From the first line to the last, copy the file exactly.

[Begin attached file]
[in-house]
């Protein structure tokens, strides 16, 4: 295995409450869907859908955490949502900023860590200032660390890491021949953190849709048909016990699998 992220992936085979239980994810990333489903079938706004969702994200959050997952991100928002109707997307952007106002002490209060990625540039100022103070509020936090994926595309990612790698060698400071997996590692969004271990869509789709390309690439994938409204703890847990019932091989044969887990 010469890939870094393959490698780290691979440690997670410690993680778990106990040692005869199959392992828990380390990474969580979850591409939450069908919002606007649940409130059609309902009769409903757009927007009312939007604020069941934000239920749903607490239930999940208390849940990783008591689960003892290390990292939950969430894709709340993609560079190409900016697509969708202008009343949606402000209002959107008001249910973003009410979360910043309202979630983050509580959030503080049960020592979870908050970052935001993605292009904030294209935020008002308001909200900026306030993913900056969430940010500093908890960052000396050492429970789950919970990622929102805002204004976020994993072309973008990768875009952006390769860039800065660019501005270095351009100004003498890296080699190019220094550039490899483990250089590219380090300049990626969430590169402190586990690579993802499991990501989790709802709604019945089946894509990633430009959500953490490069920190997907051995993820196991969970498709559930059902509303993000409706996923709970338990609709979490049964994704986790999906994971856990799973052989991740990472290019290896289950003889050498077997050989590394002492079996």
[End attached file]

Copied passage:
[in-house]
């Protein structure tokens, strides 16, 4: 295995409450869907859908955490949502900023860590200032660390890491021949953190849709048909016990699998 992220992936085979239980994810990333489903079938706004969702994200959050997952991100928002109707997307952007106002002490209060990625540039100022103070509020936090994926595309990612790698060698400071997996590692969004271990869509789709390309690439994938409204703890847990019932091989044969887990 010469890939870094393959490698780290691979440690997670410690993680778990106990040692005869199959392992828990380390990474969580979850591409939450069908919002606007649940409130059609309902009769409903757009927007009312939007604020069941934000239920749903607490239930999940208390849940990783008591689960003892290390990292939950969430894709709340993609560079190409900016697509969708202008009343949606402000209002959107008001249910973003009410979360910043309202979630983050509580959030503080049960020592979870908050970052935001993605292009904030294209935020008002308001909200900026306030993913900056969430940010500093908890960052000396050492429970789950919970990622929102805002204004976020994993072309973008990768875009952006390769860039800065660019501005270095351009100004003498890296080699190019220094550039490899483990250089590219380090300049990626969430590169402190586990690579993802499991990501989790709802709604019945089946894509990633430009959500953490490069920190997907051995993820196991969970498709559930059902509303993000409706996923709970338990609709979490049964994704986790999906994971856990799973052989991740990472290019290896289950003889050498077997050989590394002492079996």